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Nat Microbiol. 2019 Sep 2. doi: 10.1038/s41564-019-0539-x. [Epub ahead of print]

Life cycle progression and sexual development of the apicomplexan parasite Cryptosporidium parvum.

Author information

1
Department of Pathobiology, School of Veterinary Medicine, University of Pennsylvania, Philadelphia, PA, USA.
2
Franklin College of Arts and Science, University of Georgia, Athens, GA, USA.
3
Department of Pathobiology, School of Veterinary Medicine, University of Pennsylvania, Philadelphia, PA, USA. striepen@upenn.edu.

Abstract

The apicomplexan parasite Cryptosporidium is a leading global cause of severe diarrhoeal disease and an important contributor to early childhood mortality. Currently, there are no fully effective treatments or vaccines available. Parasite transmission occurs through ingestion of oocysts, through either direct contact or consumption of contaminated water or food. Oocysts are meiotic spores and the product of parasite sex. Cryptosporidium has a single-host life cycle in which both asexual and sexual processes occur in the intestine of infected hosts. Here, we genetically engineered strains of Cryptosporidium to make life cycle progression and parasite sex tractable. We derive reporter strains to follow parasite development in culture and in infected mice and define the genes that orchestrate sex and oocyst formation through mRNA sequencing of sorted cells. After 2 d, parasites in cell culture show pronounced sexualization, but productive fertilization does not occur and infection falters. By contrast, in infected mice, male gametes successfully fertilize female parasites, which leads to meiotic division and sporulation. To rigorously test for fertilization, we devised a two-component genetic-crossing assay using a reporter that is activated by Cre recombinase. Our findings suggest obligate developmental progression towards sex in Cryptosporidium, which has important implications for the treatment and prevention of the infection.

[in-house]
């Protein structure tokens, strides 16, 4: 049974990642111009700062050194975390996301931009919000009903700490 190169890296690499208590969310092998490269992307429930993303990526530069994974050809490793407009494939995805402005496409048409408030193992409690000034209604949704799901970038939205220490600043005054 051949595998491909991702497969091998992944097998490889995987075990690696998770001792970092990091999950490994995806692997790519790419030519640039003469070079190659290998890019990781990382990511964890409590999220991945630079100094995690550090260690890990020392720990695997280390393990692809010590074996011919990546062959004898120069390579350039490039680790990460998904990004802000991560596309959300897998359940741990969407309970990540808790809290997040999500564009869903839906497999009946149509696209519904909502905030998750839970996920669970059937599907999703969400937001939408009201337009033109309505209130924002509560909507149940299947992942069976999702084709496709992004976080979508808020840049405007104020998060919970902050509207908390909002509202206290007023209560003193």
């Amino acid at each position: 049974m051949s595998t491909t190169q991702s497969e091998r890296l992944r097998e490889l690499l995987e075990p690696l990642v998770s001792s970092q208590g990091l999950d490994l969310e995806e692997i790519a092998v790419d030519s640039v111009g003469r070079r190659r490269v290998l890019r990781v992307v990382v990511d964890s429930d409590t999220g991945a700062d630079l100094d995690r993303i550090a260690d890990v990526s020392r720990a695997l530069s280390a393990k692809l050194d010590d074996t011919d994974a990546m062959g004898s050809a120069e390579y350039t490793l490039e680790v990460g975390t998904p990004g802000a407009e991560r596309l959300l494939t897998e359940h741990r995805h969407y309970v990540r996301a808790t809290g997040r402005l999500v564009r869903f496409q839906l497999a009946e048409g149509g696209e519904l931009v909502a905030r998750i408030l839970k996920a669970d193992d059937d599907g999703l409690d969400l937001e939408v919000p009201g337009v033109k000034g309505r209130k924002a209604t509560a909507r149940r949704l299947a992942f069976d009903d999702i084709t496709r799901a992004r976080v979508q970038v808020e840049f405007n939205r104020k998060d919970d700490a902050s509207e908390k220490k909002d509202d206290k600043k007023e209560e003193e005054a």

PMID:
31477896
DOI:
10.1038/s41564-019-0539-x

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